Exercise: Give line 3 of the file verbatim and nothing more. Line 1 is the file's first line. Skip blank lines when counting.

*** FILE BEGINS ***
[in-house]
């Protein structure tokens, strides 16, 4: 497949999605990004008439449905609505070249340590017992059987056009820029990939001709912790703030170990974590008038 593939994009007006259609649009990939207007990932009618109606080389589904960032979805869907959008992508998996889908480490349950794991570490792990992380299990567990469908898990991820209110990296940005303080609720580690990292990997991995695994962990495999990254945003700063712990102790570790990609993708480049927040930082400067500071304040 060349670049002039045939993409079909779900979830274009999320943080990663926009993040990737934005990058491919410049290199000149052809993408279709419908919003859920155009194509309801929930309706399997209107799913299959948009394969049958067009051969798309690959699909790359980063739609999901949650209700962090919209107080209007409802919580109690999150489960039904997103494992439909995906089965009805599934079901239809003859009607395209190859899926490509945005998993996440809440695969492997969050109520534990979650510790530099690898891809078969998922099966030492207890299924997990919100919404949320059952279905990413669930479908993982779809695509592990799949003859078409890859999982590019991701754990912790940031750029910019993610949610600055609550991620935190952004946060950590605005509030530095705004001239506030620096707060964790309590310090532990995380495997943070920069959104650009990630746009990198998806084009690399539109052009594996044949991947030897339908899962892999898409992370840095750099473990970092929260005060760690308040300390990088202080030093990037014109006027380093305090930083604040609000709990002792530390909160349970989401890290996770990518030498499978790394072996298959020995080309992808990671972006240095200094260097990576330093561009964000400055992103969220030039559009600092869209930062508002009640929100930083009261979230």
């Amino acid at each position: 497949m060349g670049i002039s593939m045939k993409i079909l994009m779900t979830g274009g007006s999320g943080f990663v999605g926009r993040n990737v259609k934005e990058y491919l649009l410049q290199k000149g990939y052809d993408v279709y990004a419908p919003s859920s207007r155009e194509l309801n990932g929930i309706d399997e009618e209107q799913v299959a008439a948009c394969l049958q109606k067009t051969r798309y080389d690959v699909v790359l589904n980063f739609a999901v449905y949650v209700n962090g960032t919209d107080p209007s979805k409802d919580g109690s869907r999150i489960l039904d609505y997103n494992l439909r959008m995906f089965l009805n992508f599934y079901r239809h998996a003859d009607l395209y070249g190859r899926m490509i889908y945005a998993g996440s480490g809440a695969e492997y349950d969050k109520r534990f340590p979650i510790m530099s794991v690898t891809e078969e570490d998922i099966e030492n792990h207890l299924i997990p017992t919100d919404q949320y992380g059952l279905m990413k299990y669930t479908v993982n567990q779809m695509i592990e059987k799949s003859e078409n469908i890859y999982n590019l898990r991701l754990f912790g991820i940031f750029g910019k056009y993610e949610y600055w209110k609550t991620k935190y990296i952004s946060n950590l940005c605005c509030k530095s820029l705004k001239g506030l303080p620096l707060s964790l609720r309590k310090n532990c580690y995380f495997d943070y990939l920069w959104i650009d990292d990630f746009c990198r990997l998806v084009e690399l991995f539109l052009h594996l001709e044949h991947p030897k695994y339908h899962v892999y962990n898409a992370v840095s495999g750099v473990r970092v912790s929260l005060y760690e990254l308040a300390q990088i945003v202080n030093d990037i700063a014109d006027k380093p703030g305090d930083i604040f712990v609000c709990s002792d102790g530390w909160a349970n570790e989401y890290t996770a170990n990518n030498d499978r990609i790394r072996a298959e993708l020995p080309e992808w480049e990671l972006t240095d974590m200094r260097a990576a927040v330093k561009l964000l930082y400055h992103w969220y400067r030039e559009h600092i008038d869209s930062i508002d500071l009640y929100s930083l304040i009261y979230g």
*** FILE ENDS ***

């Amino acid at each position: 497949m060349g670049i002039s593939m045939k993409i079909l994009m779900t979830g274009g007006s999320g943080f990663v999605g926009r993040n990737v259609k934005e990058y491919l649009l410049q290199k000149g990939y052809d993408v279709y990004a419908p919003s859920s207007r155009e194509l309801n990932g929930i309706d399997e009618e209107q799913v299959a008439a948009c394969l049958q109606k067009t051969r798309y080389d690959v699909v790359l589904n980063f739609a999901v449905y949650v209700n962090g960032t919209d107080p209007s979805k409802d919580g109690s869907r999150i489960l039904d609505y997103n494992l439909r959008m995906f089965l009805n992508f599934y079901r239809h998996a003859d009607l395209y070249g190859r899926m490509i889908y945005a998993g996440s480490g809440a695969e492997y349950d969050k109520r534990f340590p979650i510790m530099s794991v690898t891809e078969e570490d998922i099966e030492n792990h207890l299924i997990p017992t919100d919404q949320y992380g059952l279905m990413k299990y669930t479908v993982n567990q779809m695509i592990e059987k799949s003859e078409n469908i890859y999982n590019l898990r991701l754990f912790g991820i940031f750029g910019k056009y993610e949610y600055w209110k609550t991620k935190y990296i952004s946060n950590l940005c605005c509030k530095s820029l705004k001239g506030l303080p620096l707060s964790l609720r309590k310090n532990c580690y995380f495997d943070y990939l920069w959104i650009d990292d990630f746009c990198r990997l998806v084009e690399l991995f539109l052009h594996l001709e044949h991947p030897k695994y339908h899962v892999y962990n898409a992370v840095s495999g750099v473990r970092v912790s929260l005060y760690e990254l308040a300390q990088i945003v202080n030093d990037i700063a014109d006027k380093p703030g305090d930083i604040f712990v609000c709990s002792d102790g530390w909160a349970n570790e989401y890290t996770a170990n990518n030498d499978r990609i790394r072996a298959e993708l020995p080309e992808w480049e990671l972006t240095d974590m200094r260097a990576a927040v330093k561009l964000l930082y400055h992103w969220y400067r030039e559009h600092i008038d869209s930062i508002d500071l009640y929100s930083l304040i009261y979230g």